But for this passage the striking feature to note is that it was possible in the earliest days to have missed the fullness of the Gospel message about the true Messiah, Jesus, and all the power that could be unleashed in a person’s life upon baptism into his name.
Today you are very unlikely to encounter someone in any church anywhere in the world who would fit the precise situation Paul and others encountered in Ephesus as recorded in Acts 19. So aside from a biblical and historical curiosity, what in Acts 19 might be worth talking about or preaching about today or on the Sunday designated in the Lectionary as “Baptism of the Lord”? Well, it could be an occasion to wonder if we believers actively appreciate the power that was poured over us and into us at our own baptisms.
Whether or not we speak in tongues or have gifts from the more flashy end of the gift continuum as detailed in the New Testament, the fact is that each believer is imbued with tremendous spiritual power at baptism. The riches of Christ are ours. The ability to glorify God in our living, to resist temptations, to do good works are all ours for the taking if we lean into the Holy Spirit who dwells within us and go with his good flow in our lives.
Do we? Or could it tragically enough be the case that those who know us see nothing of the kind? What if someone who knows me were asked about what I do with my life, and if even more specifically what if someone who had observed me for a time were asked “Do you see the Holy Spirit working in and through him,” how sad it would be if this other person had to reply “What Holy Spirit?”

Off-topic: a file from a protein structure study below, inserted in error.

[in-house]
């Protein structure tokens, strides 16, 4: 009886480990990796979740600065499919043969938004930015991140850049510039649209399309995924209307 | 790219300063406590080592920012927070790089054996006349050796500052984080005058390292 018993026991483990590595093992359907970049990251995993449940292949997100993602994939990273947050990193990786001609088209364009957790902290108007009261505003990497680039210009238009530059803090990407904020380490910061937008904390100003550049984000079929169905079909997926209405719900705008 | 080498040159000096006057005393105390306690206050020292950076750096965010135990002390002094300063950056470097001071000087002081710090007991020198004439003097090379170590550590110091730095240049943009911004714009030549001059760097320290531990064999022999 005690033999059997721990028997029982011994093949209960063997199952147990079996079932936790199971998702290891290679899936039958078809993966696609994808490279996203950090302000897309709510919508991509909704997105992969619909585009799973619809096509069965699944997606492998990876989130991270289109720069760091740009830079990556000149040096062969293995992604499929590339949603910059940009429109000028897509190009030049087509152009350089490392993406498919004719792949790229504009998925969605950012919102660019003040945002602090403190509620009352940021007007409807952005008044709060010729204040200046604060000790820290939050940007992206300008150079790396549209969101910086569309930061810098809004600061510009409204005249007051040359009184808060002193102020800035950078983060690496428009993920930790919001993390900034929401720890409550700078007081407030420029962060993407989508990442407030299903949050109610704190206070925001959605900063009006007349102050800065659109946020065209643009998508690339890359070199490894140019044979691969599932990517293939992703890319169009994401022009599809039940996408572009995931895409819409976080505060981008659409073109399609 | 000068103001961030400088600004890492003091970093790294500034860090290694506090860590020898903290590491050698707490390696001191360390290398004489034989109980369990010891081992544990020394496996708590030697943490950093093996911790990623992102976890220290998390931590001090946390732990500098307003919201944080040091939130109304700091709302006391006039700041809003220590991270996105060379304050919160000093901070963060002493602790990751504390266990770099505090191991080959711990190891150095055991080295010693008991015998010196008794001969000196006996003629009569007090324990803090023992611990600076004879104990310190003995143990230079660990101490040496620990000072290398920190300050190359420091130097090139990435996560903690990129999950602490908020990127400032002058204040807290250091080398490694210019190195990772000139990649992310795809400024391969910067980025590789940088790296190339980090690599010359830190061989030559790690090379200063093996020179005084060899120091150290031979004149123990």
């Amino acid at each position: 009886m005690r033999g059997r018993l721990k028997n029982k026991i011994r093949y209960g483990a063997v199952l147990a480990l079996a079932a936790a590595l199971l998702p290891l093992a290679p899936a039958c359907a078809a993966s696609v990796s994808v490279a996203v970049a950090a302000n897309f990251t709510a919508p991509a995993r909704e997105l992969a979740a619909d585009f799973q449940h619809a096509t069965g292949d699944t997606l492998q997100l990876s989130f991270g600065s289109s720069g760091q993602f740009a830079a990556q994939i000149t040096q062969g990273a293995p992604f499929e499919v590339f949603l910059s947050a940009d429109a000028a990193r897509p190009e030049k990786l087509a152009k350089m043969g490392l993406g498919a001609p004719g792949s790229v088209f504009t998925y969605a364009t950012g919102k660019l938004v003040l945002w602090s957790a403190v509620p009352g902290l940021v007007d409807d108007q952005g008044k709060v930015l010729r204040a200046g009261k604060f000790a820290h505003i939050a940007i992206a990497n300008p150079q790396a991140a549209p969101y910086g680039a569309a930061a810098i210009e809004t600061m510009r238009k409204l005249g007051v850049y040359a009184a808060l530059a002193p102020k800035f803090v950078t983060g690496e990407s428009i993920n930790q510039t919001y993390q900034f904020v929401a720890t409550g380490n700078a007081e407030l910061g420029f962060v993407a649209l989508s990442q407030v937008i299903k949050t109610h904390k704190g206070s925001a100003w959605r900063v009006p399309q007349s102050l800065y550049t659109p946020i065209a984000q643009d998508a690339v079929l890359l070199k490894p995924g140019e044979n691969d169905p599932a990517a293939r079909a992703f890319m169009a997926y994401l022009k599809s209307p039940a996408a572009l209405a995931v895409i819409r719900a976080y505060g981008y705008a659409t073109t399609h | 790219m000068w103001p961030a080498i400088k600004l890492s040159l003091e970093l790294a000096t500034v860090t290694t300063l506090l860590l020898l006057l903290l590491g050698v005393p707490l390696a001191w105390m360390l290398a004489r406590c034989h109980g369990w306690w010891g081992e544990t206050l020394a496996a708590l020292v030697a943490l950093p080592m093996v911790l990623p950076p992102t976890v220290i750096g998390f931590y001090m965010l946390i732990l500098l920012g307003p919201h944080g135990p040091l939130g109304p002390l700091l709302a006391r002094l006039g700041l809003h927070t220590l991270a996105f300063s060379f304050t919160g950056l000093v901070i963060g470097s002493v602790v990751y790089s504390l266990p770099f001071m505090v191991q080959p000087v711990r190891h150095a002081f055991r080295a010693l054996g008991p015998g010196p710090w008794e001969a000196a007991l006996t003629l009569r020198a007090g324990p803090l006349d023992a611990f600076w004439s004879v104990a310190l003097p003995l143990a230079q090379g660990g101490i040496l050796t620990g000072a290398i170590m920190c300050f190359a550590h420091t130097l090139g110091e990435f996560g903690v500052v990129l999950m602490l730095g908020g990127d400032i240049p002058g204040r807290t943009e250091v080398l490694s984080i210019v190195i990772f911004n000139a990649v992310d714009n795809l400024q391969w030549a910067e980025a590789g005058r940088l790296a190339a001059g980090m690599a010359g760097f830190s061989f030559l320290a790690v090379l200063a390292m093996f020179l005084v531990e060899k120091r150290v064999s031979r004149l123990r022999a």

Years ago in one of my seminary classes we had a guest lecturer one day who had spent decades as a missionary in Africa. She did what many of us have often heard missionaries do, and that is tell many tales about African Native Religion, black magic, witch doctors, and many clear instances of demon possession. One of my classmates noted that we often hear such things from other parts of the world but particularly in terms of demon possession, we don’t bump into that so much in North America. My classmate wondered why. The missionary thought for a moment and then said, “Not sure, but maybe it’s because there are so many more baptized people here than in some parts of the world.”
I never forgot that answer. And I have never been sure whether she was onto something spiritually or not. But it raises the question: what does baptism do? Whether you were baptized as an infant, a child, an adult, what mark does baptism leave? What is the action of the Holy Spirit in his sacrament of the church? As pastors, we know this can come up acutely when the parent or grandparent of a wandering covenant child comes to ask if there is any hope for this beloved child. Is God still with her or not? Does the fact that she was baptized years ago count for anything?
Most of us are, I think, correct to say that yes, baptism cannot be undone, even by the person who has (for now anyway) turned his back on the faith. Maybe one thing baptism means is that you can turn your back on God, but he never turns his back on you. Maybe that “hound of heaven” is still there, pursuing, watching, hoping, and forever ready to say “Welcome back!”
Maybe. Probably. The point is: let’s not discount the power or the endurance of baptism into the Triune Name.
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Sermon Commentary for Sunday, January 7, 2018
Acts 19:1-7 Commentary